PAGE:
SSL_CTX_set_verify uses the "wrong" certificate chain (cross signed certificate )

Viktor Dukhovni openssl-users at
Sun Oct 3 20:25:36 UTC 2021

On Sun, Oct 03, 2021 at 09:33:29PM +0200, Alex Robuchon wrote:

> > Not quite, a candidate chain is constructed from whatever certificates the
> > peer (server in your case) provided, and then passed to the callback with
> > "preverify_ok" set to false (for the top certificate), because the chain is
> > not trusted.
> This confuses me a little bit because I thought the callback function set
> with *SSL_set_verify* would have the "trusted first" valid chain.

But there is no trust store configured, so trust first is a no-op.
The constructed chain consists entirely of certificates from the
peer, and last certificate in the chain (the ultimate issuing CA)
is still not trusted, so preverify_ok = 0.

> Are you sure you are not speaking as if eventmachine was using the
> *SSL_CTX_set_cert_verify_callback* ?

I rewrote the OpenSSL chain construction code for OpenSSL 1.1.0.  Yes, I
am sure.

> - *build_chain* that will apply the trusted first algorithm and replace the
> certificate chain passed by the server with the valid one ( if found ).

The code in eventmachine does not configure any trusted certificates for
the SSL_CTX handles used to create the SSL connections.  So
trusted-first is a no-op.

> - *internal_verify *which now has the new chain and will call *verify_callback
> *( the callback function passed to SSL_set_verify ) for every certificate
> in this new chain in reverse order.

You don't have to explain the code to me. :-)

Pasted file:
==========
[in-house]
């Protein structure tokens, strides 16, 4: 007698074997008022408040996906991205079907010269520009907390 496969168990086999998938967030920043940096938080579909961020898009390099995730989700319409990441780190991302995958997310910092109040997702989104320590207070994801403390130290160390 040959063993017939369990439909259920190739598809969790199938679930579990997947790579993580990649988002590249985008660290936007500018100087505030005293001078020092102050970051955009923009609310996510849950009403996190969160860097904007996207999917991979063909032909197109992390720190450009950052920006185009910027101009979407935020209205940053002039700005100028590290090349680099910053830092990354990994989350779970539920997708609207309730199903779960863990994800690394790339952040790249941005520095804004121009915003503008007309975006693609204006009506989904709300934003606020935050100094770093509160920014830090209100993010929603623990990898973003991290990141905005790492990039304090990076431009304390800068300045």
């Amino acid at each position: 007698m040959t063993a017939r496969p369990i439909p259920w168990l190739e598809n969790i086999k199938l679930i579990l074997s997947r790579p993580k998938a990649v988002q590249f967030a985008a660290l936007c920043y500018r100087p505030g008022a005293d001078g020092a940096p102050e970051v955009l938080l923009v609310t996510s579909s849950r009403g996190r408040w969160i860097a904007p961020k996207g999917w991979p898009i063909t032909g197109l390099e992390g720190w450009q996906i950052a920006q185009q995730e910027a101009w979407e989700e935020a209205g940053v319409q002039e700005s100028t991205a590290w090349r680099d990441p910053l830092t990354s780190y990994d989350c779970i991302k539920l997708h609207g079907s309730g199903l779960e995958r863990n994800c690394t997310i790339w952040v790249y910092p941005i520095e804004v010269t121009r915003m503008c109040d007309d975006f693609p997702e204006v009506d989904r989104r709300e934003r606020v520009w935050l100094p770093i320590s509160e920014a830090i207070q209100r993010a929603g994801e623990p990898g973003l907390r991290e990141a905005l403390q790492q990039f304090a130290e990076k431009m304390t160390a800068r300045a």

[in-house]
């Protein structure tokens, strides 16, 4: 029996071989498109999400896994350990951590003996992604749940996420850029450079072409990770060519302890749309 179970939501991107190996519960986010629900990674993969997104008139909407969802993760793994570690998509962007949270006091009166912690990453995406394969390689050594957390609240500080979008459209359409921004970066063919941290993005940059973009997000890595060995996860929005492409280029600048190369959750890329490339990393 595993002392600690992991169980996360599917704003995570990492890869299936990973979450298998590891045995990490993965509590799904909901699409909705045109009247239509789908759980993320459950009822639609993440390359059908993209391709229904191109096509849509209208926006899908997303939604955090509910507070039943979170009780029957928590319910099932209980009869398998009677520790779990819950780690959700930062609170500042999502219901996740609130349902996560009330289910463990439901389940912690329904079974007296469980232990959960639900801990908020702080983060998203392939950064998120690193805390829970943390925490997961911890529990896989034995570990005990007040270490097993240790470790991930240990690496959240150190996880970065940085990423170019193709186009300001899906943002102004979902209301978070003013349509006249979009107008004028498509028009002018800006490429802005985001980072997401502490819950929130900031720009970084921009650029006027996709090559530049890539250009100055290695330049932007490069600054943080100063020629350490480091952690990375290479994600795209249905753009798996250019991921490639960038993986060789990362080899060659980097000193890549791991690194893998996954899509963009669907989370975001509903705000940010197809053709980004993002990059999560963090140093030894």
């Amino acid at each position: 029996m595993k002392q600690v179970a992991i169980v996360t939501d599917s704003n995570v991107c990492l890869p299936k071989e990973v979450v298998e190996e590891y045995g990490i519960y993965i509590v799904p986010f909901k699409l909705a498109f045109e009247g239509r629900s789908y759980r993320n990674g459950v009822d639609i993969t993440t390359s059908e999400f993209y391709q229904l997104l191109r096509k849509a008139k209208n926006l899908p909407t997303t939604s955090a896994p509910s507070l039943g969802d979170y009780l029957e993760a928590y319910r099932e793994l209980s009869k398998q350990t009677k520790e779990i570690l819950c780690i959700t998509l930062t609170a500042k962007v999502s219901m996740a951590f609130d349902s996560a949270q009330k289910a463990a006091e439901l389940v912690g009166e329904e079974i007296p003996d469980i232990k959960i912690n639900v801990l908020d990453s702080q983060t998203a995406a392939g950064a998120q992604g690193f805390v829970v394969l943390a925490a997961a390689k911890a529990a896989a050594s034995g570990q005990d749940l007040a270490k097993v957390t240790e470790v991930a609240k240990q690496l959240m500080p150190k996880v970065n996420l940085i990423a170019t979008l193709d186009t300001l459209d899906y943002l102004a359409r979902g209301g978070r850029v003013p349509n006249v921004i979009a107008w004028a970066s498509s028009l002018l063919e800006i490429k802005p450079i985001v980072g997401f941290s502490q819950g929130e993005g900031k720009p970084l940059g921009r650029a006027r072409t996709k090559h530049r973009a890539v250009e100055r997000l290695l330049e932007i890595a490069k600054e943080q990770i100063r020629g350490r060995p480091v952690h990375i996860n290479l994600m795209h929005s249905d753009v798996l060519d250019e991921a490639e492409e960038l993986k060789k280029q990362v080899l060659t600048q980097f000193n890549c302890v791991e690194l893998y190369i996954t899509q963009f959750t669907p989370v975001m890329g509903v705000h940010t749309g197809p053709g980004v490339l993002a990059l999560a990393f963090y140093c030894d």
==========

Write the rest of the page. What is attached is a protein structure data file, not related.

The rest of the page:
> > But given all the evidence before me, I'd want to delete that code and
> > never see it again.
> I hear you :).

That code is beyond repair, it needs to be thrown out, and replaced with
ground up by the book TLS connection establishment.

#1. No compiled in private keys

#2. Configure the SSL_CTX with the desired list of trust anchors

#3. Reuse the SSL_CTX for multiple connections that share the same
    trust and other general settings

#4. Prior to SSL_connect(), tell the SSL library what hostname you want
    to verify via SSL_set1_host(3).  Let OpenSSL do all the heavy
    lifting of certificate and name checks.

#5. DO NOT attempt to override certificate chain verifiction in the
    verify callback.  Use the verify callback only for logging or
    similar diagnostic purposes.

#6. Return "preverify_ok" unmodified, unless your application is doing
    opportunistic unauthenticated TLS, or wants to complete the
    handshake even on verification failure, and then gracefully tear
    down the application-layer session with the peer (after checking the
    verification status at connection completion).

    If preverify_ok is false (0), OpenSSL chain verification failed,
    your application is unlikely to do better.  Return 0, and the
    TLS handshake will be aborted, you can log the error reason,
    chain depth, ... in the verify callback.


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